Amicable with Xi, Park snubs Abe
Xi reaffirmed China’s opposition to North Korea’s possession of nuclear weapons.
“It is necessary to suspend North Korea’s upgrading of its nuclear program,” said Park in a talk that lasted about 45 minutes on the sidelines of the Asia-Pacific Economic Cooperation (APEC) meeting at the Indonesian resort. “Close cooperation between the two countries is very crucial for North Korea to make the right choice .?.?. When a large number of North Korean residents reportedly suffer chronic malnutrition, [the country] should not be pouring [every resource] into developing nuclear weapons. I formally ask China to exert effort to persuade North Korea to concentrate on economic development.”
She also urged North Korea to come up with “sincere and faithful” measures to resume six-party talks.
In response, Xi said that he opposes North Korea’s nuclear weapon possession and its additional nuclear test.
The two leaders have met three times in the past three months, and the meeting yesterday at APEC follows a late June summit in Beijing when Park made a state visit. Xi is the first leader of a country to have a second one-on-one with the South Korean president since her inauguration late February, underscoring the importance of the two countries’ ties.
While South Korea and China have been devoted to solidifying those ties, South Korea’s relationship with Japan is curdled.
Prime Minister Shinzo Abe has taken a rightist stance on issues such as Japan’s wartime treatment of Asian women recruited to be sex slaves.
Park and Abe sat next to each other later yesterday in a multilateral meeting thanks to the APEC alphabetical order seating policy. But they didn’t converse.
When Park encountered the Japanese premier at the G-20 summit on Sept. 5 in Russia, Park only made a simple gesture of greeting.
There may be at least two more occasions during the summit that the two could encounter each other, according to Blue House officials. They said Park’s aides have prepared various scenarios should the two leaders start a conversation over thorny issues.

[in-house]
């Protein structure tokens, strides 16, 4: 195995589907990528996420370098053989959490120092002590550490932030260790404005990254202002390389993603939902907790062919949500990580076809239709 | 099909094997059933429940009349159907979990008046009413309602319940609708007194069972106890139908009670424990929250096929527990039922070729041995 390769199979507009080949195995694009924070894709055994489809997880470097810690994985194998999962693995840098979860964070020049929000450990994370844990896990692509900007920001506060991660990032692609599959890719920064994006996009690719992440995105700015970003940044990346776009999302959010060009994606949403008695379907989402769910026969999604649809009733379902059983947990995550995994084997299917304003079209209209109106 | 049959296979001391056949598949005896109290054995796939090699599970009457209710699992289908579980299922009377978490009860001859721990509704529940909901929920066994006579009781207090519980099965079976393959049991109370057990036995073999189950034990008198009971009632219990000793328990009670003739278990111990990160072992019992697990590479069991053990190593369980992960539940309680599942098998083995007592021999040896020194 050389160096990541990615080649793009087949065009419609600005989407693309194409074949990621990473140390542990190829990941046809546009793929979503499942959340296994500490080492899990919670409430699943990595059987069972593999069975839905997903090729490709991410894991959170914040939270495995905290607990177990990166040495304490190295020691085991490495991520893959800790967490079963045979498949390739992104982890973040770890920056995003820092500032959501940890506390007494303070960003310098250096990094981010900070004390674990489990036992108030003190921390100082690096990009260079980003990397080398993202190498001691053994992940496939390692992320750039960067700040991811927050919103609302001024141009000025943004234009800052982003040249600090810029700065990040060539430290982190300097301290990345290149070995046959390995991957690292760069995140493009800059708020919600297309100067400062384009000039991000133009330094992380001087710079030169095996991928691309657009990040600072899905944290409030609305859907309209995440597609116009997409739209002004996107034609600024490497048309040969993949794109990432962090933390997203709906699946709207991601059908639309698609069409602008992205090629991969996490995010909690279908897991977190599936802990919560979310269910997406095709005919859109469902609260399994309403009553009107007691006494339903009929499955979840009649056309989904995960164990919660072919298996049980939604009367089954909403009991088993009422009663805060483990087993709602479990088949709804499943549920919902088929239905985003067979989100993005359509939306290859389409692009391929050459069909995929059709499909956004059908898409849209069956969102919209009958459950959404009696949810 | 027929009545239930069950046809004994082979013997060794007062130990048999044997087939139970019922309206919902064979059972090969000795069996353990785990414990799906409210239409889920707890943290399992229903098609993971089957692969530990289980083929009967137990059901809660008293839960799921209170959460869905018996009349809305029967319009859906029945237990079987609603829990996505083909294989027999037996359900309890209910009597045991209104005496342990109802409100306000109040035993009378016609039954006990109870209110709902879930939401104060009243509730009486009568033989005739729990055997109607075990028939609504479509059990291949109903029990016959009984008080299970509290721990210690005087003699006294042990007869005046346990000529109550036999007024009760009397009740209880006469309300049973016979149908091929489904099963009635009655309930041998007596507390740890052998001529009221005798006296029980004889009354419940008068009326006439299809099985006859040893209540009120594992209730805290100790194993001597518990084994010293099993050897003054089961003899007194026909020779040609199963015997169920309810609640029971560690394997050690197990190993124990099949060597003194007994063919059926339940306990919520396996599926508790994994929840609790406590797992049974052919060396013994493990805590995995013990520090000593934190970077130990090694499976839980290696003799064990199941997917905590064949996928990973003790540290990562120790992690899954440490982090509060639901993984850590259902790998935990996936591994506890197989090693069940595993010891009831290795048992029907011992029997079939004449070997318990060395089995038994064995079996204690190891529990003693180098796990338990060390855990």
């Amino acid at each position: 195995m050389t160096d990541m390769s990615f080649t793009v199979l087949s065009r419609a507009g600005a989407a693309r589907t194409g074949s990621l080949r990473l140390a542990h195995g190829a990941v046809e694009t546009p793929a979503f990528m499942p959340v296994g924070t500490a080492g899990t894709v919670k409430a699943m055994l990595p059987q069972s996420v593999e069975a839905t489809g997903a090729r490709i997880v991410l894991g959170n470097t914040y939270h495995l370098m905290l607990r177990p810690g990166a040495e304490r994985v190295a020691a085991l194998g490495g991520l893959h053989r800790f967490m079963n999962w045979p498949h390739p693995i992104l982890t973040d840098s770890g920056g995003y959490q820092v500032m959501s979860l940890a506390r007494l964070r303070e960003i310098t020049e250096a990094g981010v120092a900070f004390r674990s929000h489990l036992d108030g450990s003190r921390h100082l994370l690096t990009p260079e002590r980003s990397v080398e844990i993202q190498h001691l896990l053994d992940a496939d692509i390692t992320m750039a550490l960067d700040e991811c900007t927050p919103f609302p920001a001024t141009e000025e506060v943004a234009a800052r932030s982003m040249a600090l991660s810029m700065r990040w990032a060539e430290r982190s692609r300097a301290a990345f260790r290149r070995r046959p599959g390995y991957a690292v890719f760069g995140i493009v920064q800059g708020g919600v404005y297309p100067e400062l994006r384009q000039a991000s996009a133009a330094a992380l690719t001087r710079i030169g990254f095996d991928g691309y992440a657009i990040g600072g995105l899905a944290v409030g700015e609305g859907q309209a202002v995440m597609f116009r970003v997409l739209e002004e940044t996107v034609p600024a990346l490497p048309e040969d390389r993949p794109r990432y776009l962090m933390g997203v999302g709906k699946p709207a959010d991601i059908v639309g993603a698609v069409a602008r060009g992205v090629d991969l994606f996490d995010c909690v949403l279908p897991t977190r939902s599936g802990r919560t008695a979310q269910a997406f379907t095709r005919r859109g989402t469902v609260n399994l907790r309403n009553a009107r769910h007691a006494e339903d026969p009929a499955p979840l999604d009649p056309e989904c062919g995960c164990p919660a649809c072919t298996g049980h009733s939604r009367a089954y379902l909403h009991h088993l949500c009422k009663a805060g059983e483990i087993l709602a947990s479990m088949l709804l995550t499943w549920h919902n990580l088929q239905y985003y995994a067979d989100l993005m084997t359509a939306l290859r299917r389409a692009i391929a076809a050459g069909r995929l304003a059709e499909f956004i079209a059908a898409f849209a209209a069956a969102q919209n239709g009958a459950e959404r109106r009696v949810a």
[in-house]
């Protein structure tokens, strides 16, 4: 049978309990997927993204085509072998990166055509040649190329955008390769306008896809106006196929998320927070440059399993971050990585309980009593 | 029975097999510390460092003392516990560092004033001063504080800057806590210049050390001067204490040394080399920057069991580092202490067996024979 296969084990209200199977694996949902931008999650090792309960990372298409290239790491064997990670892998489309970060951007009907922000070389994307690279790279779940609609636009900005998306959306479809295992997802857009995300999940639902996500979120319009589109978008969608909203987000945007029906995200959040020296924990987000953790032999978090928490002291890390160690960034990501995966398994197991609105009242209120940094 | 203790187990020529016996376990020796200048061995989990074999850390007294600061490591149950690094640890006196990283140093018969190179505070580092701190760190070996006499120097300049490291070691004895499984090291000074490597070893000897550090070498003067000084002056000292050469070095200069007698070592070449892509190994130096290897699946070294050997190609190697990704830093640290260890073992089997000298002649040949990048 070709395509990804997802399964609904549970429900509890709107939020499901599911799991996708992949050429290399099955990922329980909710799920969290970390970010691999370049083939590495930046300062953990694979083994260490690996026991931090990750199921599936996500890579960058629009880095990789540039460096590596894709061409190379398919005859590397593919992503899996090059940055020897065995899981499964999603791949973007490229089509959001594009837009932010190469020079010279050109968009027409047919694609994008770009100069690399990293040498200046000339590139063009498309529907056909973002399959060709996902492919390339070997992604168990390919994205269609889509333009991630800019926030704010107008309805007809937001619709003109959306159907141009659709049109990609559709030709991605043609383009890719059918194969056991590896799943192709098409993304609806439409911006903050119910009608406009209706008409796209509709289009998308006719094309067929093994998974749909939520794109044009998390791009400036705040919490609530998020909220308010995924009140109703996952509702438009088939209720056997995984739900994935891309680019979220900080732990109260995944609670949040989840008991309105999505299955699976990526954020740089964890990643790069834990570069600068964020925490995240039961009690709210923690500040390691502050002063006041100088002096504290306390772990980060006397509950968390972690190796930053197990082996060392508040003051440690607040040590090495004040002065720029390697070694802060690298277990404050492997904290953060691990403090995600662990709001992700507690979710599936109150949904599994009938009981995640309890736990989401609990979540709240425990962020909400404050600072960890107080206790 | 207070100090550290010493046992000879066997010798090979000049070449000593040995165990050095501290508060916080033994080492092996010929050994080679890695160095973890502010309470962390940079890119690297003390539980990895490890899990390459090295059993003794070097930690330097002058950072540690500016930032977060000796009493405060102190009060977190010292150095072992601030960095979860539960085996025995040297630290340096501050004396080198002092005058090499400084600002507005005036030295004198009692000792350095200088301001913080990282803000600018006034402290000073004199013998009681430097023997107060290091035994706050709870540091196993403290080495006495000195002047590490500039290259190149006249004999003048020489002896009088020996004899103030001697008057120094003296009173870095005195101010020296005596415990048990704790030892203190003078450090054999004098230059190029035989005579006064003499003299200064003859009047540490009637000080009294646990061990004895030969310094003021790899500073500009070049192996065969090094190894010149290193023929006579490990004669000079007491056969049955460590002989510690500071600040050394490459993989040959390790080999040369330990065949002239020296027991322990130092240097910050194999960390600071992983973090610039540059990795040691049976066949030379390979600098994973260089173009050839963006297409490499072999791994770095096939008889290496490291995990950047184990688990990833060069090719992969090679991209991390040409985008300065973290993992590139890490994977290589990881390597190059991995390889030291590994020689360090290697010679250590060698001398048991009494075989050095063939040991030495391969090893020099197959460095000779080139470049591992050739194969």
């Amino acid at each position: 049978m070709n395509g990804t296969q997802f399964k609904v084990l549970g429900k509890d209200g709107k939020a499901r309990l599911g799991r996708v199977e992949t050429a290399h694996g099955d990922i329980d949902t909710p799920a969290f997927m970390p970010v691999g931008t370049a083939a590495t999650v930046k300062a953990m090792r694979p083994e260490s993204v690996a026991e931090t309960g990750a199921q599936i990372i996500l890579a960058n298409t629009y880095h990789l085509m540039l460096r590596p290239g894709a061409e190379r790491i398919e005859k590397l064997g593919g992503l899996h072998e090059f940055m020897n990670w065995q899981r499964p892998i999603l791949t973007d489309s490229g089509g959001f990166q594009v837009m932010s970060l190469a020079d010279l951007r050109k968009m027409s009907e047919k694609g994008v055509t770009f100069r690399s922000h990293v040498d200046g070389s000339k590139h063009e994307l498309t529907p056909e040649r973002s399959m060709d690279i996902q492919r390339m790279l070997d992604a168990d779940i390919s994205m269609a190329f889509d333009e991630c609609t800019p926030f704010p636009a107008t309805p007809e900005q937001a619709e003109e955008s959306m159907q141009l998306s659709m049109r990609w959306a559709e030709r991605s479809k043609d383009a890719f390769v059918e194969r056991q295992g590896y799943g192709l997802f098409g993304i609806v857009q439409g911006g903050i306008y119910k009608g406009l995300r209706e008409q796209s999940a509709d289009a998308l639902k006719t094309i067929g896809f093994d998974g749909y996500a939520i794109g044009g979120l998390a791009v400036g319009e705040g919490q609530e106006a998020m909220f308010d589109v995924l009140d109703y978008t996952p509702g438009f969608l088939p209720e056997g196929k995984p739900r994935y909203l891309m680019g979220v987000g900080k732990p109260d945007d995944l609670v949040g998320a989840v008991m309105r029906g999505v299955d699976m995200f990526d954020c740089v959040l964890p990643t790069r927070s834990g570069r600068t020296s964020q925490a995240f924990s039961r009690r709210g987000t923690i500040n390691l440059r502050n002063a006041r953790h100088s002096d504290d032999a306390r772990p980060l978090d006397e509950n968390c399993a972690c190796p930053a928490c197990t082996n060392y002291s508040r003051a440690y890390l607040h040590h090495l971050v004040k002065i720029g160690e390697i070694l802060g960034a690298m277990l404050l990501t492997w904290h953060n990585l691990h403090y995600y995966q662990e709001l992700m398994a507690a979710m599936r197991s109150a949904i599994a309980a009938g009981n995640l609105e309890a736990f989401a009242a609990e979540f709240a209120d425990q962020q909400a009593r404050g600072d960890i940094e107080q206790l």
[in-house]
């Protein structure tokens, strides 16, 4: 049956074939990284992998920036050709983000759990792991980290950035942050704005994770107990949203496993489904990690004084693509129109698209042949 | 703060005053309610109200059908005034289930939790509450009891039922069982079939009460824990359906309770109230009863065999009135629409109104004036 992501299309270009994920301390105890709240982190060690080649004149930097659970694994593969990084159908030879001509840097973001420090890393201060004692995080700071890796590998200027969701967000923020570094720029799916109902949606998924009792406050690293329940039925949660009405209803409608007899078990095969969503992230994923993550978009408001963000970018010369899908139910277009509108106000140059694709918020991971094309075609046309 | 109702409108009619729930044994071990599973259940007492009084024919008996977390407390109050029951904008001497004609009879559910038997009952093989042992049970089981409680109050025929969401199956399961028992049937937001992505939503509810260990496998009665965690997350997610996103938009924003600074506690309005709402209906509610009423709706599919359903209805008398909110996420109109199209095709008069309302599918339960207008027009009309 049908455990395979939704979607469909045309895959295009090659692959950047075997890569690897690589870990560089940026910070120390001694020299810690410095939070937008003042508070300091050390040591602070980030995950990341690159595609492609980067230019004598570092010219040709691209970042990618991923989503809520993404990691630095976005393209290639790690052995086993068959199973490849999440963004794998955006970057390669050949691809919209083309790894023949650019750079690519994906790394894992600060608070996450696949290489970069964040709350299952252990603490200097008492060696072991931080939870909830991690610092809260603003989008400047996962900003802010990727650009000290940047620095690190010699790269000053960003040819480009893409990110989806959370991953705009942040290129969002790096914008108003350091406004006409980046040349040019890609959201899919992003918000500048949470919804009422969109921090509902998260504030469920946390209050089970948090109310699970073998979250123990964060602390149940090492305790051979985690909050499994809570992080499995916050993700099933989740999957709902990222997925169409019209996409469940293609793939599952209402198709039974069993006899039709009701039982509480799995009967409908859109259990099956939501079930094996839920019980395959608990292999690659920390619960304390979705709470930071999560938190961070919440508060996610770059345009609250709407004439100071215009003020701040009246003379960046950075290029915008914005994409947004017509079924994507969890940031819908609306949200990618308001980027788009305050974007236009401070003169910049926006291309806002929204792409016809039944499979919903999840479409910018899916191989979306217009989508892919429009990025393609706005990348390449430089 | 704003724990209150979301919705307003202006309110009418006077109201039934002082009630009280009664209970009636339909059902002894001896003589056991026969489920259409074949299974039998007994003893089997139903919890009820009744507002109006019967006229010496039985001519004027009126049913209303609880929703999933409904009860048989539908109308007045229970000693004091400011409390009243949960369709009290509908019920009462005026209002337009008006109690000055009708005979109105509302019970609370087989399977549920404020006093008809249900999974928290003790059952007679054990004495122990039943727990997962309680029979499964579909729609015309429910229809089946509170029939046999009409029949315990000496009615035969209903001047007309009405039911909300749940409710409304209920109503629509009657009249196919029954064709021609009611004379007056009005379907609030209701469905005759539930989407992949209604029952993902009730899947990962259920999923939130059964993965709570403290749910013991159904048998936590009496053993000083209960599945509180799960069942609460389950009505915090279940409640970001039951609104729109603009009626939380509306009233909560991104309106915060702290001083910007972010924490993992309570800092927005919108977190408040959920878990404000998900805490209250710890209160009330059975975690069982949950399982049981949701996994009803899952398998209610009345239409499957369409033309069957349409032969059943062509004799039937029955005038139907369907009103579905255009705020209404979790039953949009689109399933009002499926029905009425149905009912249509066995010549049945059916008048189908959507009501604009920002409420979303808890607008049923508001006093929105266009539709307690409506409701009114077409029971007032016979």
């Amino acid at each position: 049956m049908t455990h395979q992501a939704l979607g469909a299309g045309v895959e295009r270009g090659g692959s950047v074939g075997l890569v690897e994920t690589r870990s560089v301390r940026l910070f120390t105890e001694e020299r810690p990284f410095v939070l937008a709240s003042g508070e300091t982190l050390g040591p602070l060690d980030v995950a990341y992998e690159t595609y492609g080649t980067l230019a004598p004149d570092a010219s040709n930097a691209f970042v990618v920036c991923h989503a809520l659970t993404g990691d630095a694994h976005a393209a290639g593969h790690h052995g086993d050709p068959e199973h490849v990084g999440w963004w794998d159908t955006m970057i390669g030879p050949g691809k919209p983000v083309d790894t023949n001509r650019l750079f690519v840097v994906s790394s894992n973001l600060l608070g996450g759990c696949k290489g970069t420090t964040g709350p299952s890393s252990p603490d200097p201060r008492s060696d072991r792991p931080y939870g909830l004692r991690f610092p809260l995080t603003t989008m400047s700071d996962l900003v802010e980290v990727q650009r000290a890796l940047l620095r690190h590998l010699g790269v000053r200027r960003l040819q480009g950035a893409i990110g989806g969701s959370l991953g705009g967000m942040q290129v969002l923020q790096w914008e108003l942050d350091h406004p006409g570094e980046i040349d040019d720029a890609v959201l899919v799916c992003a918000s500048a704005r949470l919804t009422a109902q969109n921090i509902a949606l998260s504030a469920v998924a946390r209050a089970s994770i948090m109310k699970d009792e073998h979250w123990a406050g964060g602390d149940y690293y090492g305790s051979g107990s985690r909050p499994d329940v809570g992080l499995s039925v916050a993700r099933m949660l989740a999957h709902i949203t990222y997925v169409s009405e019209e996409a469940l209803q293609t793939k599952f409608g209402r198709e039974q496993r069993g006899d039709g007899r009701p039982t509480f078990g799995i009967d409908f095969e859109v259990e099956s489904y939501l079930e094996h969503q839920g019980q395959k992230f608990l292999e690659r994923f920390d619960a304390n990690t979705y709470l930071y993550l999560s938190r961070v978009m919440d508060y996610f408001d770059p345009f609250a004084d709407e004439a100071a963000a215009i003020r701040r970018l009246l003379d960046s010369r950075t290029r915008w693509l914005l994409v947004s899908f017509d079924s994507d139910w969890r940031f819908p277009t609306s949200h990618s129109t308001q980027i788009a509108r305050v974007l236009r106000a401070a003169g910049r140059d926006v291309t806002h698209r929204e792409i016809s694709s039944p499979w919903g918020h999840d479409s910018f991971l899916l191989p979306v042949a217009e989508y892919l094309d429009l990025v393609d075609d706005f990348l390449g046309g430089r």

A week earlier, Park made pointed remarks about Japan in the presence of U.S. Secretary of Defense Chuck Hagel, who was on a visit to Seoul to celebrate the 60th anniversary of the Korea-U.S. alliance.
The president said South Korea and Japan have failed to build trust because of the Japanese leadership, which has repeatedly made regressive comments about history and territory issues. She said that her steadfast principle of trust building is impossible with Japan until it has a fundamental change of attitude.
It is highly likely Park would reiterate this position should she get to talk with Abe, according to sources.
Meanwhile, Japan’s Asahi Shimbun discussed in an editorial yesterday the idea of Park offering Abe a meeting. The Japanese daily wrote that it was true that both Korea and China distrust the Japanese prime minister’s historical viewpoint.
But, the editorial continued, Abe did bring up “womenomics,” an idea relating to the advancement of women in society, at the United Nations General Assembly in September. But he did not bring up the issue of Japan’s wartime sex slaves, or comfort women, and that angered Park, the Asahi said.
The Asahi claimed Park would be wiser to face the problem and seek ways to resolve it rather than to seek reasons to sever a relationship with Japan.
The president is set to fly to Brunei tomorrow to attend a string of meetings, including the Korea-Asean, the Asean+3 and the East Asia summits. She will then pay a state visit to the Indonesian capital of Jakarta on Thursday.
BY SEO JI-EUN [firstname.lastname@example.org]